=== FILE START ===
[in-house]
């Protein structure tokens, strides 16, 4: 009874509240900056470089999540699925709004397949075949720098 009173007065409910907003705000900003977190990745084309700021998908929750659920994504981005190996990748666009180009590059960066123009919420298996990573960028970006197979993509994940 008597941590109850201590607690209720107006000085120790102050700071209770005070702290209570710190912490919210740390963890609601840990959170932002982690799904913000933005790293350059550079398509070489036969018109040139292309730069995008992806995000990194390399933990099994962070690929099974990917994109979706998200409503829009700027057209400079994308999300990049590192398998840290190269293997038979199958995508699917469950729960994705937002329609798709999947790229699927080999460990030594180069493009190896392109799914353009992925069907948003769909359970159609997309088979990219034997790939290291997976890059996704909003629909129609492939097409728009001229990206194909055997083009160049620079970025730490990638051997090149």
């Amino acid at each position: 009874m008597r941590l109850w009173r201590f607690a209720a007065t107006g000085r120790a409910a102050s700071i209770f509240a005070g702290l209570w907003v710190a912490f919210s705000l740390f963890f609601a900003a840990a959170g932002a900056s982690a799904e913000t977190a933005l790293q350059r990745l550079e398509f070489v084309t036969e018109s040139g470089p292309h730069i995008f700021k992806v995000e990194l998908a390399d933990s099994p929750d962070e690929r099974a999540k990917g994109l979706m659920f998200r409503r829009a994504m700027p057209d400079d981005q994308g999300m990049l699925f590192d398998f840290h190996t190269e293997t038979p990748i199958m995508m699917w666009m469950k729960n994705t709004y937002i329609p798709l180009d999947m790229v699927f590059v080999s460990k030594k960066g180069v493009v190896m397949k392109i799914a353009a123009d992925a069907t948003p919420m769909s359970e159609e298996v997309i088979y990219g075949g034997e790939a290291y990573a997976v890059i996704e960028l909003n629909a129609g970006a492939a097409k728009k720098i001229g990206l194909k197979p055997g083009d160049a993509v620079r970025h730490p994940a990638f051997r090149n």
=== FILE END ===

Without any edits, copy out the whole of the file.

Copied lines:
[in-house]
């Protein structure tokens, strides 16, 4: 009874509240900056470089999540699925709004397949075949720098 009173007065409910907003705000900003977190990745084309700021998908929750659920994504981005190996990748666009180009590059960066123009919420298996990573960028970006197979993509994940 008597941590109850201590607690209720107006000085120790102050700071209770005070702290209570710190912490919210740390963890609601840990959170932002982690799904913000933005790293350059550079398509070489036969018109040139292309730069995008992806995000990194390399933990099994962070690929099974990917994109979706998200409503829009700027057209400079994308999300990049590192398998840290190269293997038979199958995508699917469950729960994705937002329609798709999947790229699927080999460990030594180069493009190896392109799914353009992925069907948003769909359970159609997309088979990219034997790939290291997976890059996704909003629909129609492939097409728009001229990206194909055997083009160049620079970025730490990638051997090149």
């Amino acid at each position: 009874m008597r941590l109850w009173r201590f607690a209720a007065t107006g000085r120790a409910a102050s700071i209770f509240a005070g702290l209570w907003v710190a912490f919210s705000l740390f963890f609601a900003a840990a959170g932002a900056s982690a799904e913000t977190a933005l790293q350059r990745l550079e398509f070489v084309t036969e018109s040139g470089p292309h730069i995008f700021k992806v995000e990194l998908a390399d933990s099994p929750d962070e690929r099974a999540k990917g994109l979706m659920f998200r409503r829009a994504m700027p057209d400079d981005q994308g999300m990049l699925f590192d398998f840290h190996t190269e293997t038979p990748i199958m995508m699917w666009m469950k729960n994705t709004y937002i329609p798709l180009d999947m790229v699927f590059v080999s460990k030594k960066g180069v493009v190896m397949k392109i799914a353009a123009d992925a069907t948003p919420m769909s359970e159609e298996v997309i088979y990219g075949g034997e790939a290291y990573a997976v890059i996704e960028l909003n629909a129609g970006a492939a097409k728009k720098i001229g990206l194909k197979p055997g083009d160049a993509v620079r970025h730490p994940a990638f051997r090149n």